JESUS AND PLEASURE
 
An evil man necessarily wants to make some people unhappy and Jesus was no exception. But let us move away from this general observation and get down to specifics.

Jesus said that the most important commandment was the one to love God with all our power. The next, love of neighbour as oneself, was the next most important and was said to be like it for loving your neighbour to please God is really just loving God with all your power or loving God alone. In Christianity, people don’t matter in themselves. This is a callous religion.

Christianity teaches that love is not feeling affection but is sacrifice for if you won’t sacrifice you prefer your pleasure to the person. Jesus taught that too. If love is not feeling but sacrifice then love is action. The more you hate the person you help the better for hate makes sure that you are devoted to their good when you do good for them for its own sake and not because of your feelings.

Jesus liked strong drink and his food. He frequented parties and fancy dinners. He told the apostles that he wanted them to be happy (John 16:24). But love is sacrifice for when you help others because you want to you are using them for you are doing it because you want to and not for them. Jesus came out against using others that way in his Sermon on the Mount. The harder life is then the better. To refuse to love as much as possible is to refuse to love at all. He commanded that we love God with all that is in us. Yet he went against and preached against these very principles when he felt like it. Popularity was what he sought. If Jesus had been the Son of God he would have been an ascetic who willed to hate people with all the emotional strength in him so that he could make the smallest deed of kindness to them a massive sacrifice of love. Feeling hate and willing evil are two separate things and the former is only sinful when it is not done for the sake of sacrifice. Satan stands for happiness while God stands for the misery of love.

Even if Jesus were God he would have had to torment himself in order to harm himself for others.

Jesus’ disciples did not fast and John’s did. Jesus explained that he would not let his own do that for they had him with them meaning that it was a time for rejoicing (Mark 2). He remarked that you do not put patches from new things unto old. And he said that his own disciples should wait until he was out of the world before fasting. Fasting was done to discipline the body. Jesus is forbidding his apostles to do that. Perhaps he thought that fasting was not about discipline but about pain for the sake of pain. If it was party-time, as he said, then after his death should be a bigger party for he is now with God and better at helping us than ever. When Jesus said that now was the time for celebrating he had no intention of surviving death or rising from the dead at that time. He did not even believe in life after death.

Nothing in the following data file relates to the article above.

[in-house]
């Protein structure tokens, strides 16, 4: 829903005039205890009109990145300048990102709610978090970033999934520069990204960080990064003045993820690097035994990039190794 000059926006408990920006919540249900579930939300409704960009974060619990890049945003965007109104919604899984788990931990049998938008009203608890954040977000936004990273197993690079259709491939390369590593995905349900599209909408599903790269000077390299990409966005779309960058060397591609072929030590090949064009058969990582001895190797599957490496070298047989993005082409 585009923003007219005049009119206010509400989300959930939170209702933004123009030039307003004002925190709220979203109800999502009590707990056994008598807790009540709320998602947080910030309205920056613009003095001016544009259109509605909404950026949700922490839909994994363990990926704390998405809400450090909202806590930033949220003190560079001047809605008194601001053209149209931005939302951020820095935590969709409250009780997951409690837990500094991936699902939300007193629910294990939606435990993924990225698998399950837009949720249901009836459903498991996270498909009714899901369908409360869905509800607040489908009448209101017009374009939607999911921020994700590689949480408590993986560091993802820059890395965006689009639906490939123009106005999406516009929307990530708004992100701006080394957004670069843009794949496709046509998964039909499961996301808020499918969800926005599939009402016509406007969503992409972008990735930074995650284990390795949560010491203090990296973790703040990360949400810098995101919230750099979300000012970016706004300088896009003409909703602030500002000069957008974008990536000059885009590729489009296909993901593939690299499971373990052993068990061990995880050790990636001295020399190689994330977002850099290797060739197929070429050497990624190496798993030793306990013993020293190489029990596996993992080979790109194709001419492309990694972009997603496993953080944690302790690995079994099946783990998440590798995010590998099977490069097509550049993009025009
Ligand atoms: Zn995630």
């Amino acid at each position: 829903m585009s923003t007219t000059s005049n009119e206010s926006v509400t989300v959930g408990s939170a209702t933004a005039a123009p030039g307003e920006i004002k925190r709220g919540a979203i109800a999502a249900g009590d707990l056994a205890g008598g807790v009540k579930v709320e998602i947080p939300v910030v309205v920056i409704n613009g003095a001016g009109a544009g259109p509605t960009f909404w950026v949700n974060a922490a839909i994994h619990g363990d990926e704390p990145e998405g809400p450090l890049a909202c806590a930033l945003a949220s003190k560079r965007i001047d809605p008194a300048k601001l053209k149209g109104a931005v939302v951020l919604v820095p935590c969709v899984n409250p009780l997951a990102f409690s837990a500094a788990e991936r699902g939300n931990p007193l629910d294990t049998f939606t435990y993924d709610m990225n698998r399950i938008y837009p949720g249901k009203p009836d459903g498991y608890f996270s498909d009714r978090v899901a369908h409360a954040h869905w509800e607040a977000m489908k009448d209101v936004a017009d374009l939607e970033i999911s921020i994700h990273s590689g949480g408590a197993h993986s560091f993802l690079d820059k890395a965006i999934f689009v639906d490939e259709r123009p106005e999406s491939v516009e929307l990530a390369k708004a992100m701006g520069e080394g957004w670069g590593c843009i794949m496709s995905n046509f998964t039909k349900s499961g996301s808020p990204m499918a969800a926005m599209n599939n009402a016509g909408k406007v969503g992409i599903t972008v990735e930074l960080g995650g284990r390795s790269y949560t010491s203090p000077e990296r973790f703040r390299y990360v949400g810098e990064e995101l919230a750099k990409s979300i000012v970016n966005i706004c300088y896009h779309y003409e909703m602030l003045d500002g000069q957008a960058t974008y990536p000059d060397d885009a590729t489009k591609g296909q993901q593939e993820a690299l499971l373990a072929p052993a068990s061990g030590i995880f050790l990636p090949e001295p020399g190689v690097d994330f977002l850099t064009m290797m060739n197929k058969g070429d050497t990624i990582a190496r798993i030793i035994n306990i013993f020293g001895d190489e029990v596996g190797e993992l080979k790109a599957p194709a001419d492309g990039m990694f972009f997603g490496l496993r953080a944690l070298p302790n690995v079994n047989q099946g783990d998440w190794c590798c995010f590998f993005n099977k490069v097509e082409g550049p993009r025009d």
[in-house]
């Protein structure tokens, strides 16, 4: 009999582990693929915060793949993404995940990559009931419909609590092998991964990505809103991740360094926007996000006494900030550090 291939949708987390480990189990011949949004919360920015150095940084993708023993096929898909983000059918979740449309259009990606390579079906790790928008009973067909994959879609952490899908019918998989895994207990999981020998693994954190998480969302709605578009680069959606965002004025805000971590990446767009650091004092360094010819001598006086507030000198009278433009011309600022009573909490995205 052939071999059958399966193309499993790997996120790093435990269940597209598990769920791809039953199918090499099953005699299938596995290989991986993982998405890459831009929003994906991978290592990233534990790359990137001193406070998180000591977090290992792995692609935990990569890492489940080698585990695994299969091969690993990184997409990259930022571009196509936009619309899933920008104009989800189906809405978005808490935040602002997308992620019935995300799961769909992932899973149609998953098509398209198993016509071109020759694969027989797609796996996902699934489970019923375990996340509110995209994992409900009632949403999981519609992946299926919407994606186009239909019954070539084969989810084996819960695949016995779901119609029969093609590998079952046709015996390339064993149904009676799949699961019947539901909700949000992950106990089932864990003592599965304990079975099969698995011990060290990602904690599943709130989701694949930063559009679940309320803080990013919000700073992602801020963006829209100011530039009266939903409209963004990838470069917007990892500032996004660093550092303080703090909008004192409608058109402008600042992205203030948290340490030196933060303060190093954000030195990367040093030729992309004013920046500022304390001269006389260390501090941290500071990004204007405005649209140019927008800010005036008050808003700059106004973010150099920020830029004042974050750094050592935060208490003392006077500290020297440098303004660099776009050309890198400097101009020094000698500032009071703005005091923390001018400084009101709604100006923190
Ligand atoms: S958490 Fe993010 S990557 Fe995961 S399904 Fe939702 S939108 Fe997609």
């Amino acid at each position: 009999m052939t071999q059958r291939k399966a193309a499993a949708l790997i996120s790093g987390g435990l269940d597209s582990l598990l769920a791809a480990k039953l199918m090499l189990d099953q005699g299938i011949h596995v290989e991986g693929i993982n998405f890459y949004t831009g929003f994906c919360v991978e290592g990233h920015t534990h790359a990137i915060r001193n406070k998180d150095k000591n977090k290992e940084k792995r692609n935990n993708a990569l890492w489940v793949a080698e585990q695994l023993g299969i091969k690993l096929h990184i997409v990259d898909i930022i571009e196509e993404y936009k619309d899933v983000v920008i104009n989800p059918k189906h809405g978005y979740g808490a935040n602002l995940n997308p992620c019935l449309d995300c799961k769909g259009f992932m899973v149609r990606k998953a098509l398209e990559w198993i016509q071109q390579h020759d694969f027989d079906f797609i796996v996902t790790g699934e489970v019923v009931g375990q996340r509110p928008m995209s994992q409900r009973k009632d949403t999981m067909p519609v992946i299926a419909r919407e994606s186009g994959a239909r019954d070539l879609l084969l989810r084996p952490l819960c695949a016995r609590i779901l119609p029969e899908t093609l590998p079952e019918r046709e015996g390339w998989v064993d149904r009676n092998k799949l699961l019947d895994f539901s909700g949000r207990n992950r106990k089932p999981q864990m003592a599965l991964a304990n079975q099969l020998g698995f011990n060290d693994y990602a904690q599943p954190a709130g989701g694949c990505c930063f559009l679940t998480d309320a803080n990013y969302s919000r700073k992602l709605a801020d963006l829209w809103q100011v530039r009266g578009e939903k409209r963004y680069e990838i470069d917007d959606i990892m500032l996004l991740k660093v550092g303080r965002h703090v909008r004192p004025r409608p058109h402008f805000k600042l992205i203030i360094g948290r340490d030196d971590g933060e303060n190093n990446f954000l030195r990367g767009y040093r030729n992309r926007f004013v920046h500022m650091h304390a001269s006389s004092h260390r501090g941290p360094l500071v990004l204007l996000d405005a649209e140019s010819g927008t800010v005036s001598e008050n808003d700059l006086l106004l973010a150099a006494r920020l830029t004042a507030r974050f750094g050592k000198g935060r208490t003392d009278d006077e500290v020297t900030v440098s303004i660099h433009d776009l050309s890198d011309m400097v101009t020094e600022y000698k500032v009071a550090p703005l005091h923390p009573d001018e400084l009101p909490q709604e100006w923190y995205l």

Christians tell us about the terrible things that happen in life being part of God’s good plan in other words, evil is used to bring good out of it. Jesus himself dismissed this reasoning totally when he said that we must expect him back any moment and be always ready. Obviously, Jesus thought he could come back soon and was wrong for nobody in their right mind keeps expecting a helicopter to arrive when it was to come last week and that is only days and not centuries. But anyway the point is, if Jesus can come back now it is a sin to say that this accident or that person getting terminally ill has a purpose for you are supposed to act as if you are not sure what is going to happen in the next few minutes and that the world could end and Jesus appear. This would make life hell for anybody who believes in his God for they will have to act as if God is good and has no purpose for suffering. Cruelty like this is rare and free will is no excuse for it for there is no such thing and it does not need to be programmed to make evil possible.

 
BOOKS CONSULTED
 
Catechism of the Catholic Church, Veritas. Dublin, 1995
Christ and Violence, Ronald J Sider, Herald Press, Scottdale, Ontario, 1979
Miracles in Dispute, Ernst and Marie-Luise Keller, SCM Press Ltd, London, 1969
Moral Philosophy, Joseph Rickaby SJ, Stoneyhurst Philosophy Series, Longmans, Green and Co, London, 1912
Objections to Christian Belief, DM Mackinnon, HA Williams, AR Vidler and JS Bezzant, Constable, London, 1963
Putting Away Childish Things, Uta Ranke-Heinemann, HarperCollins, San Francisco, 1994
Reason and Belief, Bland Blanschard, George Allen & Unwin Ltd, London, 1974
Robert Schuller, Satellite Saint or High Flying Heretic, Cecil Andrews, Take Heed Publications, Belfast
The Hard Sayings of Jesus, FF Bruce Hodder & Stoughton, London, 1983
The Resurrection Factor, Josh McDowell, Alpha Scripture Press Foundation, Bucks, 1993
The Truth of Christianity, WH Turton, Wells Gardner, Darton & Co Ltd, London, 1905
Why I am Not a Christian, Bertrand Russell, Touchstone Books, Simon and Schuster, New York, undated
 

The WWW
Kooks and Quacks of the Roman Empire by Richard Carrier
www.infidels.org/library/modern/richard_carrier/kooks.html


THIS SITE ARGUES THAT JESUS WAS EVIL AND WAS NOT A GOOD EXAMPLE www.nobeliefs.com/jesus.htm